Question: How did the Statue of Liberty become a symbol of immigration?
When the Statue of Liberty was dedicated on October 28, 1886, the ceremonial speeches had nothing to do with immigrants arriving in America.
And the sculptor who created the enormous statue, Fredric-Auguste Bartholdi, did not connect the statue with immigration. He envisioned it as a symbol of liberty spreading outward from America.
So how and why did the statue become an iconic symbol of immigration?
The Statue of Liberty really became a symbol of immigration because of a poem written in honor of the statue, "The New Colossus," a sonnet by Emma Lazarus.
The sonnet was actually forgotten during the late 1800s, yet over time the words of Emma Lazarus and the statue created by Bartholdi would become inseparable in the public mind.
Poet Emma Lazarus Was Asked to Write a Poem in Honor of the Statue of Liberty
Before the Statue of Liberty was completed and shipped to the United States for assembly, a campaign was organized to raise funds to build the pedestal on Bedloe’s Island for the enormous statue. Donations were very slow in coming, and in the early 1880s it appeared that the statue may never actually be assembled in New York. There were even rumors that another city, perhaps Boston, may wind up with the statue.
One of the fundraisers was to be an art show. And the poet Emma Lazarus, who was respected in the artistic community in New York City, was asked to write a poem that could be auctioned to raise funds for the pedestal.
Emma Lazarus was a native New Yorker, the daughter of a wealthy Jewish family with roots going back several generations in New York City. Yet she had become very concerned about the plight of Jews being persecuted in a pogrom in Russia.
Lazarus was involved with organizations offering assistance to Jewish refugees who had arrived in America and would need help getting a start in a new country. She was known to visit Ward’s Island, where newly arrived Jewish refugees from Russia were housed.
The writer Constance Cary Harrison asked Lazarus, who was 34 at the time, to write a poem to help raise money for the Statue of Liberty pedestal fund. Lazarus, at first, was not interested in writing something on assignment.
Emma Lazarus Applied Her Social Conscience to Her Poem About the Statue of Liberty
Harrison later recalled that she encouraged Lazarus to change her mind by saying, “Think of that goddess standing on her pedestal down yonder in the bay, and holding her torch out to those Russian refugees of yours that you are so fond of visiting at Ward’s Island.”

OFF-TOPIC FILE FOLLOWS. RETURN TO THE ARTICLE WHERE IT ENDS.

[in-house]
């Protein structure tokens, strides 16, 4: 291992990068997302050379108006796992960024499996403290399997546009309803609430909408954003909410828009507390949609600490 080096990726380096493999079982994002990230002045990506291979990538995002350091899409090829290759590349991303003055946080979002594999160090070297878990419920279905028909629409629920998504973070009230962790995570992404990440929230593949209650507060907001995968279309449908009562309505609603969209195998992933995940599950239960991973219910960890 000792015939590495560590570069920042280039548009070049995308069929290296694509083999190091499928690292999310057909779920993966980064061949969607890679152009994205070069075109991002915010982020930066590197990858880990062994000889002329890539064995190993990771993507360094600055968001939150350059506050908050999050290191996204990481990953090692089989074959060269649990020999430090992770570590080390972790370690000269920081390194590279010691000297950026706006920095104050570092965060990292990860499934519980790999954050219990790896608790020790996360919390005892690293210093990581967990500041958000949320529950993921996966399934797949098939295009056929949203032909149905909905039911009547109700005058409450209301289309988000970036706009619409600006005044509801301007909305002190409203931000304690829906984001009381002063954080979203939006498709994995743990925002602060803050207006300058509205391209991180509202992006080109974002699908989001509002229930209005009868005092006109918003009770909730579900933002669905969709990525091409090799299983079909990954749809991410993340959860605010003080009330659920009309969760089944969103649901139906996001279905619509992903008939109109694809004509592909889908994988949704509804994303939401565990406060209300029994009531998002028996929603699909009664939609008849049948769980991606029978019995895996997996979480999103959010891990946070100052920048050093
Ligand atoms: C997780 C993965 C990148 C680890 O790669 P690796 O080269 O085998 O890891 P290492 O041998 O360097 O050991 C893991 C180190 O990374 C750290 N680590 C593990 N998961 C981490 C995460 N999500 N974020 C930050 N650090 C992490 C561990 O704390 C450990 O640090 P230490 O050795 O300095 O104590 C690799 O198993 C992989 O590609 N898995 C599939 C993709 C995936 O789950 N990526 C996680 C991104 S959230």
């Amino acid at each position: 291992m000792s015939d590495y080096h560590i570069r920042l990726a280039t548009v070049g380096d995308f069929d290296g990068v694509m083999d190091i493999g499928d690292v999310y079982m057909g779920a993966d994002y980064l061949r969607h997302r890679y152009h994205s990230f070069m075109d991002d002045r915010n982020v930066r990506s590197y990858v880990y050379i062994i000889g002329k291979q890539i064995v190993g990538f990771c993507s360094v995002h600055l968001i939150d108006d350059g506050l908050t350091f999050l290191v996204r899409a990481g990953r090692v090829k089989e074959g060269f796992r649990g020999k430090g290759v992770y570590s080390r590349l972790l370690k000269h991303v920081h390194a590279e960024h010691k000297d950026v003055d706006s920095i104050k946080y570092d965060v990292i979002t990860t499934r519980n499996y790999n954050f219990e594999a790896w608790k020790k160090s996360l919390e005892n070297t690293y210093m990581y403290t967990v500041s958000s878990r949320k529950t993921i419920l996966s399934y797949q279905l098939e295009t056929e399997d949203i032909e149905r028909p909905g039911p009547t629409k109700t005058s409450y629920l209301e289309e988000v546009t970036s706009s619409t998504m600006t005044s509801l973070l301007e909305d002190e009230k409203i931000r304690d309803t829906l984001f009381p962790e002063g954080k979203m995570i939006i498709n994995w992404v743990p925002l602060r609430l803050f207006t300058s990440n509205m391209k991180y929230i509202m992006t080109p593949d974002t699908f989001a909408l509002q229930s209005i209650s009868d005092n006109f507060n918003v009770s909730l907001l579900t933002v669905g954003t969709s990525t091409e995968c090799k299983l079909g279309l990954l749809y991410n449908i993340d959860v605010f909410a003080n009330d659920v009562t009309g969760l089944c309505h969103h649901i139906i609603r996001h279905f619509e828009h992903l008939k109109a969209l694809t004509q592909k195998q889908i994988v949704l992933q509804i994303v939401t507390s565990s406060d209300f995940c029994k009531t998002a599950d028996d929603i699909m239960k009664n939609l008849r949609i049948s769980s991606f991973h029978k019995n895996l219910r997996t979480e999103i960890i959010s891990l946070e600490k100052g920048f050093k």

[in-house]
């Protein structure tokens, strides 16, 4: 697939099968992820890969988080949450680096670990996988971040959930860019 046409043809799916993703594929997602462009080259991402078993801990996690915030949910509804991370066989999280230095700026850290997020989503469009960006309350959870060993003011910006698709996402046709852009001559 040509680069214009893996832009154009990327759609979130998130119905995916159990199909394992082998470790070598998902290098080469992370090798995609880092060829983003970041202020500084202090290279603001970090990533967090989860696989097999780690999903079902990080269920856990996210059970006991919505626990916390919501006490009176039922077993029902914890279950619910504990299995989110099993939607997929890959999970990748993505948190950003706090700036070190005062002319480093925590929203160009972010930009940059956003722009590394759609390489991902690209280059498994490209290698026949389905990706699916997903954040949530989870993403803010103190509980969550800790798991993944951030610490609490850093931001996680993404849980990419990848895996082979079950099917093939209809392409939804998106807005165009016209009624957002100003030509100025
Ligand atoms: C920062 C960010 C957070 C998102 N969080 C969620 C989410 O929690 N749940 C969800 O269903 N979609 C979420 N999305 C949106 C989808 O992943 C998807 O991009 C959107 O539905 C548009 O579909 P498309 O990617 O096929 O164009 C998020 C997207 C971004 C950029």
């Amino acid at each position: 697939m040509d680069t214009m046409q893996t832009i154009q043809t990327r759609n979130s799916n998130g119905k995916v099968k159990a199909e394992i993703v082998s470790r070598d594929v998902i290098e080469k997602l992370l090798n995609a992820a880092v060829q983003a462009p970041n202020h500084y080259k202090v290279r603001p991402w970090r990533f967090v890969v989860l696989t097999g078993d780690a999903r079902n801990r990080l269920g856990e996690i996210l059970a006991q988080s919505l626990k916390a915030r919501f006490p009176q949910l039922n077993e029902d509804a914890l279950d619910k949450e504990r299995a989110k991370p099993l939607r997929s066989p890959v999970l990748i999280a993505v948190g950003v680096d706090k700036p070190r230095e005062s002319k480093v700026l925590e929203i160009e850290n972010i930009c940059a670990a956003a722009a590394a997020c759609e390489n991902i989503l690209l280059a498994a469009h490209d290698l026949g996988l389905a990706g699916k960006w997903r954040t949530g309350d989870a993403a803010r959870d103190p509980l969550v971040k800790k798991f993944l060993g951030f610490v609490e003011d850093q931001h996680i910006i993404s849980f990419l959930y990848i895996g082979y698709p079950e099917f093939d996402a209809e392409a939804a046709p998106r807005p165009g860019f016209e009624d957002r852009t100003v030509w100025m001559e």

Lazarus reconsidered, and wrote the sonnet, “The New Colossus.” The opening of the poem refers to the Collosus of Rhodes, an ancient statue of a Greek titan. But Lazarus then refers to the statue which “shall” stand as a “mighty woman with a torch” and the “Mother of Exiles.”
Later in the sonnet are the lines which eventually became iconic:
"Give me your tired, your poor,
Your huddled masses yearning to breathe free,
The wretched refuse of your teeming shore,
Send these, the homeless, tempest-tossed to me,
I lift my lamp beside the golden door!"
Thus in the mind of Lazarus the statue was not symbolic of liberty flowing outward from America, as Bartholdi envisioned, but rather a symbol of America being a refuge where those oppressed could come to live in liberty.
Emma Lazarus was no doubt thinking of the Jewish refugees from Russia she had been volunteering to assist at Ward's Island. And she surely understood that had she been born somewhere else, she may have faced oppression and suffering herself.
The Poem “The New Colossus” Was Essentially Forgotten
On December 3, 1883, a reception was held at the Academy of Design in New York City to auction off a portfolio of writings and artwork to raise funds for the statue’s pedestal. The next morning the New York Times reported that a crowd which included J. P. Morgan, the famous banker, heard a reading of the poem “The New Colossus” by Emma Lazarus.
The art auction did not raise as much money as the organizers had hoped. And the poem written by Emma Lazarus seems to have been forgotten. She tragically died of cancer, at the age of 38, less than four years after writing the poem. An obituary in the New York Times praised her writing, with the headline calling her "An American Poet of Uncommon Talent," but did not mention “The New Colossus.”
The Poem By Emma Lazarus Was Revived By Her Friend
In May 1903 a friend of Emma Lazarus, Georgina Schuyler, succeeded in having a bronze plaque containing the text of “The New Colossus” installed on an interior wall of the pedestal of the Statue of Liberty.
By that time the statue had been standing in the harbor for nearly 17 years, and millions of immigrants had passed by it. And for those fleeing oppression in Europe, the Statue of Liberty did seem to be holding a torch of welcome.
Over the following decades, especially in the 1920s, when the United States began to restrict immigration, the words of Emma Lazarus took on deeper meaning. And whenever there is talk of closing America's borders, relevant lines from "The New Colossus" are always quoted in opposition.
The Statue of Liberty, though not conceived as a symbol of immigration, is now always linked in the public mind with arriving immigrants, thanks to the words of Emma Lazarus.